I don’t know any 1980s car that had any degree of quality in the fit and finish department. Ford interiors that were baked in 8 hours of direct sunlight with the windows up, would crumble when touched even gently. GM cars were just as bad, except their steering wheels emitted a foul sticky substance that was impossible to ever get rid of. This was also the age of the electronic ignition, which plagued everybody. If anything good came out of the 80’s it was the return of the convertible after a decade in darkness.

      • Karl

        Dude, I don’t know where you were at, but I would kill to get my ’86 T-bird back. 3.8-liter V6 with the C5 lockup automatic, good power and gas mileage, great driver. I painted it Mercedes blue-green metallic and that was absolutely the sharpest car I ever owned. Incidentally, I bought it from Hertz with 30,000 miles on the clock, and it spent every day I had it outside in the Louisiana sun, with none of the problems you mention. I sold it because I fell in love with the next-generation T-bird and bought a ’90 to replace it. Now THAT was a POS.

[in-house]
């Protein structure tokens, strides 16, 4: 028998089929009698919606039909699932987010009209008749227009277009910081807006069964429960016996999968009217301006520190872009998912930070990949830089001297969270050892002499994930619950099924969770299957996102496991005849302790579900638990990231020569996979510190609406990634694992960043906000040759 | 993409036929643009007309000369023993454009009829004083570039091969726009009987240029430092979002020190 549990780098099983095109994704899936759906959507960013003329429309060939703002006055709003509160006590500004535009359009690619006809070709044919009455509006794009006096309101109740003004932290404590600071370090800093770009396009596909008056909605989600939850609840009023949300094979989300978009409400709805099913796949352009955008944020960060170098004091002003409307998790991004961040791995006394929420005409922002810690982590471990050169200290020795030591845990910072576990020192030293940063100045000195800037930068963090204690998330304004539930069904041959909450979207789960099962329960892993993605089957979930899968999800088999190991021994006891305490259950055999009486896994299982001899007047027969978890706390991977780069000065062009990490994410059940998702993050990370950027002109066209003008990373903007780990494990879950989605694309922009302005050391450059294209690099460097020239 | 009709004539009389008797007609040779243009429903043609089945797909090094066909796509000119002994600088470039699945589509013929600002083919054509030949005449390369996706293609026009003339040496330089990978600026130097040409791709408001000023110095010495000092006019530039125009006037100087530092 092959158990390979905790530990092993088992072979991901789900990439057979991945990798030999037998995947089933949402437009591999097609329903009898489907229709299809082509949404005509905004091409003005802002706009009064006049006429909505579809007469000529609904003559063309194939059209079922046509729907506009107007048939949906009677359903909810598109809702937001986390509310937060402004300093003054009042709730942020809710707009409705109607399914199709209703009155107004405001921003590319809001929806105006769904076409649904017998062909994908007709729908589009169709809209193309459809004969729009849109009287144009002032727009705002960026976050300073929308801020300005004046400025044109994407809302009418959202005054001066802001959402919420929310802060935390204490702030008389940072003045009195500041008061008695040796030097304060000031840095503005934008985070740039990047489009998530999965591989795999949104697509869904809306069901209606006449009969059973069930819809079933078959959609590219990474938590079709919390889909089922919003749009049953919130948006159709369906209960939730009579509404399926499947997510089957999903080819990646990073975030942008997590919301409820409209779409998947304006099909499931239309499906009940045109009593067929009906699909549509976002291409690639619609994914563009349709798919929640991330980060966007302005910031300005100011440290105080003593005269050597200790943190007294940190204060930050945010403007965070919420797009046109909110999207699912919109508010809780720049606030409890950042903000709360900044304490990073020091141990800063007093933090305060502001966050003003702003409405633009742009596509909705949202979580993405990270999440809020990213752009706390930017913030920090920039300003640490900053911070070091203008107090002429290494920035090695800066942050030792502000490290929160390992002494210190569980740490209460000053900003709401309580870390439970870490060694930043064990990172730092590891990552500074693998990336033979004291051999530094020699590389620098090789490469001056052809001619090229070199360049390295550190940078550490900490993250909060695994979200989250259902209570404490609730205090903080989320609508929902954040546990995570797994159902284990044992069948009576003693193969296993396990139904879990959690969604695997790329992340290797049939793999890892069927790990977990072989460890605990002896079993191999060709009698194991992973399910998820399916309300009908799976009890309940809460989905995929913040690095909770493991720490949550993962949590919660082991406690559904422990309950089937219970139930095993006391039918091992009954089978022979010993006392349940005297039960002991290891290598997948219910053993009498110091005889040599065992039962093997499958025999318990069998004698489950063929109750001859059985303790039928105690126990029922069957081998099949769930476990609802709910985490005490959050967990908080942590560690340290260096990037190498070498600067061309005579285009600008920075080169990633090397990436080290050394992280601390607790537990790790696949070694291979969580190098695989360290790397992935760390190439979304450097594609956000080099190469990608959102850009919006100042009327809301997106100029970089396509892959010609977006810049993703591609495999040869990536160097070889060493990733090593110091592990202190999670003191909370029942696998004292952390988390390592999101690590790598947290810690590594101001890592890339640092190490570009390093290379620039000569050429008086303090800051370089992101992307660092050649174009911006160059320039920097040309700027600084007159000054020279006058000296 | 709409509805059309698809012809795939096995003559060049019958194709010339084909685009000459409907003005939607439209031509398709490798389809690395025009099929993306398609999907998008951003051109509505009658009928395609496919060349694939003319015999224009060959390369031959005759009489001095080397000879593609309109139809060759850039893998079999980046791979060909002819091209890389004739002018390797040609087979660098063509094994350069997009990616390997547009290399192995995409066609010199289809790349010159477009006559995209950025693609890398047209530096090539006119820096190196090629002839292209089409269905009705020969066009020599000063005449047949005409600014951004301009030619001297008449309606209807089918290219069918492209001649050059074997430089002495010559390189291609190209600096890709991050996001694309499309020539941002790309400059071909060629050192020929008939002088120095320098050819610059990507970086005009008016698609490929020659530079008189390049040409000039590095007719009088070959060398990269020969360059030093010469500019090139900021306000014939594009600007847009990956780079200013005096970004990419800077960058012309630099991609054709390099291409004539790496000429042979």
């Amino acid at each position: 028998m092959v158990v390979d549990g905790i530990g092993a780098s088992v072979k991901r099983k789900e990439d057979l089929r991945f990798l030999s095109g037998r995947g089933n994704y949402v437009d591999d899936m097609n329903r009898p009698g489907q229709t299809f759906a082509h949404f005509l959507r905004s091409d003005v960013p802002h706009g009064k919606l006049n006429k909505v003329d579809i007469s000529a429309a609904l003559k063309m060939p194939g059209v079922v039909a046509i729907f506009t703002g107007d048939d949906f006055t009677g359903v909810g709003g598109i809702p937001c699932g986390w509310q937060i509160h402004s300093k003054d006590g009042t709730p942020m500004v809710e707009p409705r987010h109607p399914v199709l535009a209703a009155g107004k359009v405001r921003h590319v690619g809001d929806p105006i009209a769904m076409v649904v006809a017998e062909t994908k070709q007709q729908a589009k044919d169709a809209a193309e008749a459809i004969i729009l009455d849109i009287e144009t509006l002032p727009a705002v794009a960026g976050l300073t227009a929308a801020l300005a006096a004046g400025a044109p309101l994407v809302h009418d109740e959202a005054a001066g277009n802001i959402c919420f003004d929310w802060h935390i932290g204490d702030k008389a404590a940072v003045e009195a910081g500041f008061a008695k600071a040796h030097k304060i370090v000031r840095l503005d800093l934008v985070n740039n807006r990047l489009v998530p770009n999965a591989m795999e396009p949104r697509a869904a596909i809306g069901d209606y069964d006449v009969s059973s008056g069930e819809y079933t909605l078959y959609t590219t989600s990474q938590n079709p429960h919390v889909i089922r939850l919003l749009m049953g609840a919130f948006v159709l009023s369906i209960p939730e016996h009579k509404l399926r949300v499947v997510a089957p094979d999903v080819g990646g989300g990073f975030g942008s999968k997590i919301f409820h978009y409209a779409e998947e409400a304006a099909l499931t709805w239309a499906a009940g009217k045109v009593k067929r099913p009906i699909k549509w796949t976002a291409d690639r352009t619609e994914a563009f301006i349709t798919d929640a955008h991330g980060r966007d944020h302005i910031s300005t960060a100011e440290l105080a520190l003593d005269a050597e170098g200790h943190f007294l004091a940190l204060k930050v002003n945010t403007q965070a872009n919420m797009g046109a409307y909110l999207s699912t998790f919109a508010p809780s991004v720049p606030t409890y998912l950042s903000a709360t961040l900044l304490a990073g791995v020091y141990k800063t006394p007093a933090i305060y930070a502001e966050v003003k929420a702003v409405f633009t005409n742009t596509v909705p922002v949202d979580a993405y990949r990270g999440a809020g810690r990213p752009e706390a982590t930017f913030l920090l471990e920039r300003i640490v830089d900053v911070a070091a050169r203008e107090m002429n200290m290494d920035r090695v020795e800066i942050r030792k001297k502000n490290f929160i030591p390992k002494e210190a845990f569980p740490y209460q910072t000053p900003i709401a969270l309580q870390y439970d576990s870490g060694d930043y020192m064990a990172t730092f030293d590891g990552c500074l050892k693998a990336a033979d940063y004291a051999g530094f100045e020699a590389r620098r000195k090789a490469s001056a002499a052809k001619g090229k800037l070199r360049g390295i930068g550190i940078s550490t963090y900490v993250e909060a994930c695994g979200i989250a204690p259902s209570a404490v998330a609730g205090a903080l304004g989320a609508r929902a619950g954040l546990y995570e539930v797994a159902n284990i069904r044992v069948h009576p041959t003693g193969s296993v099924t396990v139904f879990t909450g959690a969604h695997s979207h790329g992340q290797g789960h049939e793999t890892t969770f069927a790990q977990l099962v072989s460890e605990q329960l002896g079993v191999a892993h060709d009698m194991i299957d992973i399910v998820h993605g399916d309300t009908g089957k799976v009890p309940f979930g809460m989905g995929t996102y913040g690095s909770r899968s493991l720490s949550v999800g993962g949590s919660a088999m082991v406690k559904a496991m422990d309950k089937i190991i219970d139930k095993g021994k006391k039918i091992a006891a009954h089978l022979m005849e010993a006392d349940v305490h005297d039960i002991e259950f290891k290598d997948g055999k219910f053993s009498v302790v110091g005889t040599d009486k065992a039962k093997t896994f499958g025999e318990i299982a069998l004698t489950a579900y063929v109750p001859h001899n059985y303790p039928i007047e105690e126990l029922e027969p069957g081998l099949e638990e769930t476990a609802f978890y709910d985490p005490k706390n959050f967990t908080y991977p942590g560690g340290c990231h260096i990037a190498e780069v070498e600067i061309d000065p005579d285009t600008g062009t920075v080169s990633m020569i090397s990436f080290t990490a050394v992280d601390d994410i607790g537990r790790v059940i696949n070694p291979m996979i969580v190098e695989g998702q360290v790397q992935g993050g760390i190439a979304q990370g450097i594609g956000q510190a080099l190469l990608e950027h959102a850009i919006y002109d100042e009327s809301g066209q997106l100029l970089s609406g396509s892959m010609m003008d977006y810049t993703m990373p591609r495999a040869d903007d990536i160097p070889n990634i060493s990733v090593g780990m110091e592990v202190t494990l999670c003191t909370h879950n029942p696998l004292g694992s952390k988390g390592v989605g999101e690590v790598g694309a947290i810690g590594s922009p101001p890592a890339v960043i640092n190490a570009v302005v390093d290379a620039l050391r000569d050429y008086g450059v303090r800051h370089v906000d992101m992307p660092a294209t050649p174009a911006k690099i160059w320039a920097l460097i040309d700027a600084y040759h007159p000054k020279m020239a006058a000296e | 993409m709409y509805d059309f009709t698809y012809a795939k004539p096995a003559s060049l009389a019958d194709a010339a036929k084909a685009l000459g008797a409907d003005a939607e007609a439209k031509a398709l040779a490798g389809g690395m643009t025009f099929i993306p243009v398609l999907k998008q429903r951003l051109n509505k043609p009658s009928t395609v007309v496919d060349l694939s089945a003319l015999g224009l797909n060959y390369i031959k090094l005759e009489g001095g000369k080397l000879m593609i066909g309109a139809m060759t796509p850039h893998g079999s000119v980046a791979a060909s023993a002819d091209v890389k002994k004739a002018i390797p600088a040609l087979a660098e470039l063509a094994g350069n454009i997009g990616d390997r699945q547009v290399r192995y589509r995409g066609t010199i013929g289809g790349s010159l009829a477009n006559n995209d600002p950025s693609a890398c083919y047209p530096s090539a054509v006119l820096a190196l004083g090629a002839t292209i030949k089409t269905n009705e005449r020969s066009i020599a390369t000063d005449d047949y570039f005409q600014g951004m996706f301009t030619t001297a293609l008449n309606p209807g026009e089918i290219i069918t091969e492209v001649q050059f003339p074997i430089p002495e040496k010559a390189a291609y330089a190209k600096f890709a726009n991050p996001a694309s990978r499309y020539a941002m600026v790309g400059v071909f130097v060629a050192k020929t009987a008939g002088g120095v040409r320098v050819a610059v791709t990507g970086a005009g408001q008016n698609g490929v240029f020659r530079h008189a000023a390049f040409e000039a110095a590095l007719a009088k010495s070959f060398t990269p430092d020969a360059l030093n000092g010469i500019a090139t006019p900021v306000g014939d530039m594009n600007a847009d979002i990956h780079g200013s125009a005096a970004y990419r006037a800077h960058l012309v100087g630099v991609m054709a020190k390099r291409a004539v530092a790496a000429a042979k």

So no, not every 1980s car was a bad car.

  17. Marty Member

    The four door and two door K-cars were cheaply made little econo-boxes, and they were good for what they were good for. The 2.2 engines seemed to last a little longer than the 2.6’s, but neither one of them lasted very long. I agree with the earlier negative comments, these are dreadful little automotive abominations.